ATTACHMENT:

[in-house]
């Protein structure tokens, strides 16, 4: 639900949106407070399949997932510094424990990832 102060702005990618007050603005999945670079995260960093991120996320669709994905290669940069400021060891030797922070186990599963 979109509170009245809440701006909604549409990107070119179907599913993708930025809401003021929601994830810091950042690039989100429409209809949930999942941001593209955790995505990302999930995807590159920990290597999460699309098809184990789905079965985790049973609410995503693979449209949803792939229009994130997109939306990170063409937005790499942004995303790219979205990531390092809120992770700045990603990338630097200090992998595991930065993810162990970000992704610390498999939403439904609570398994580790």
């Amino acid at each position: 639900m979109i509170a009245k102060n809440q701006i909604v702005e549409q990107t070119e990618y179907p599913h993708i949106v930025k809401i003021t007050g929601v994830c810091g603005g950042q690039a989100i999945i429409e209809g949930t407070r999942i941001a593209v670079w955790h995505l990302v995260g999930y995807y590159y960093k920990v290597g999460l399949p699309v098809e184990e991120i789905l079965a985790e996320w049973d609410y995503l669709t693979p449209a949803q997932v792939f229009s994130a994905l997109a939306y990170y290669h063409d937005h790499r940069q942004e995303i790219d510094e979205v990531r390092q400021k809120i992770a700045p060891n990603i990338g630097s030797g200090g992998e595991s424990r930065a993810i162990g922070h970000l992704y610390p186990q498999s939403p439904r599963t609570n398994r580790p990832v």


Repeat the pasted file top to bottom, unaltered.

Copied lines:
[in-house]
């Protein structure tokens, strides 16, 4: 639900949106407070399949997932510094424990990832 102060702005990618007050603005999945670079995260960093991120996320669709994905290669940069400021060891030797922070186990599963 979109509170009245809440701006909604549409990107070119179907599913993708930025809401003021929601994830810091950042690039989100429409209809949930999942941001593209955790995505990302999930995807590159920990290597999460699309098809184990789905079965985790049973609410995503693979449209949803792939229009994130997109939306990170063409937005790499942004995303790219979205990531390092809120992770700045990603990338630097200090992998595991930065993810162990970000992704610390498999939403439904609570398994580790």
């Amino acid at each position: 639900m979109i509170a009245k102060n809440q701006i909604v702005e549409q990107t070119e990618y179907p599913h993708i949106v930025k809401i003021t007050g929601v994830c810091g603005g950042q690039a989100i999945i429409e209809g949930t407070r999942i941001a593209v670079w955790h995505l990302v995260g999930y995807y590159y960093k920990v290597g999460l399949p699309v098809e184990e991120i789905l079965a985790e996320w049973d609410y995503l669709t693979p449209a949803q997932v792939f229009s994130a994905l997109a939306y990170y290669h063409d937005h790499r940069q942004e995303i790219d510094e979205v990531r390092q400021k809120i992770a700045p060891n990603i990338g630097s030797g200090g992998e595991s424990r930065a993810i162990g922070h970000l992704y610390p186990q498999s939403p439904r599963t609570n398994r580790p990832v």